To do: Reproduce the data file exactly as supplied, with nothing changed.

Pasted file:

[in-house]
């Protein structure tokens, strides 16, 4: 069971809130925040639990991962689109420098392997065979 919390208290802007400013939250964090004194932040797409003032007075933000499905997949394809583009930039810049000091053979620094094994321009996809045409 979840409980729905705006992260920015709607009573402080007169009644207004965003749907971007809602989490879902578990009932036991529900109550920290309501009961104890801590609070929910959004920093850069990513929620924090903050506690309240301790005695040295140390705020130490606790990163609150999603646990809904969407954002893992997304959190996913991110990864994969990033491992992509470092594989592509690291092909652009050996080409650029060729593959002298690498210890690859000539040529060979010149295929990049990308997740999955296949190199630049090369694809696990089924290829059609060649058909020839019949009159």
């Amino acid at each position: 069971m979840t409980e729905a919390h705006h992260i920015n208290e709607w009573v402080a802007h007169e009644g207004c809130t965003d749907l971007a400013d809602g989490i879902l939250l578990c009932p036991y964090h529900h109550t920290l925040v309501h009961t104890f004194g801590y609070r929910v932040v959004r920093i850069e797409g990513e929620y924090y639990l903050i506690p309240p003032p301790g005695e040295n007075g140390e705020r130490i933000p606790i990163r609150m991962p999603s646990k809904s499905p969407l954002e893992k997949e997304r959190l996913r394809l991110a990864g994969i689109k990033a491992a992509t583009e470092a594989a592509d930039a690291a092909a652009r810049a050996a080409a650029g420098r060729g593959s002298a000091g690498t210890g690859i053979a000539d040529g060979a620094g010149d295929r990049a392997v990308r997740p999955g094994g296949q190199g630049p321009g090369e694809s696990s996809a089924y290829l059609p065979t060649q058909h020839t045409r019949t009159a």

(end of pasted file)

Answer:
[in-house]
């Protein structure tokens, strides 16, 4: 069971809130925040639990991962689109420098392997065979 919390208290802007400013939250964090004194932040797409003032007075933000499905997949394809583009930039810049000091053979620094094994321009996809045409 979840409980729905705006992260920015709607009573402080007169009644207004965003749907971007809602989490879902578990009932036991529900109550920290309501009961104890801590609070929910959004920093850069990513929620924090903050506690309240301790005695040295140390705020130490606790990163609150999603646990809904969407954002893992997304959190996913991110990864994969990033491992992509470092594989592509690291092909652009050996080409650029060729593959002298690498210890690859000539040529060979010149295929990049990308997740999955296949190199630049090369694809696990089924290829059609060649058909020839019949009159």
């Amino acid at each position: 069971m979840t409980e729905a919390h705006h992260i920015n208290e709607w009573v402080a802007h007169e009644g207004c809130t965003d749907l971007a400013d809602g989490i879902l939250l578990c009932p036991y964090h529900h109550t920290l925040v309501h009961t104890f004194g801590y609070r929910v932040v959004r920093i850069e797409g990513e929620y924090y639990l903050i506690p309240p003032p301790g005695e040295n007075g140390e705020r130490i933000p606790i990163r609150m991962p999603s646990k809904s499905p969407l954002e893992k997949e997304r959190l996913r394809l991110a990864g994969i689109k990033a491992a992509t583009e470092a594989a592509d930039a690291a092909a652009r810049a050996a080409a650029g420098r060729g593959s002298a000091g690498t210890g690859i053979a000539d040529g060979a620094g010149d295929r990049a392997v990308r997740p999955g094994g296949q190199g630049p321009g090369e694809s696990s996809a089924y290829l059609p065979t060649q058909h020839t045409r019949t009159a």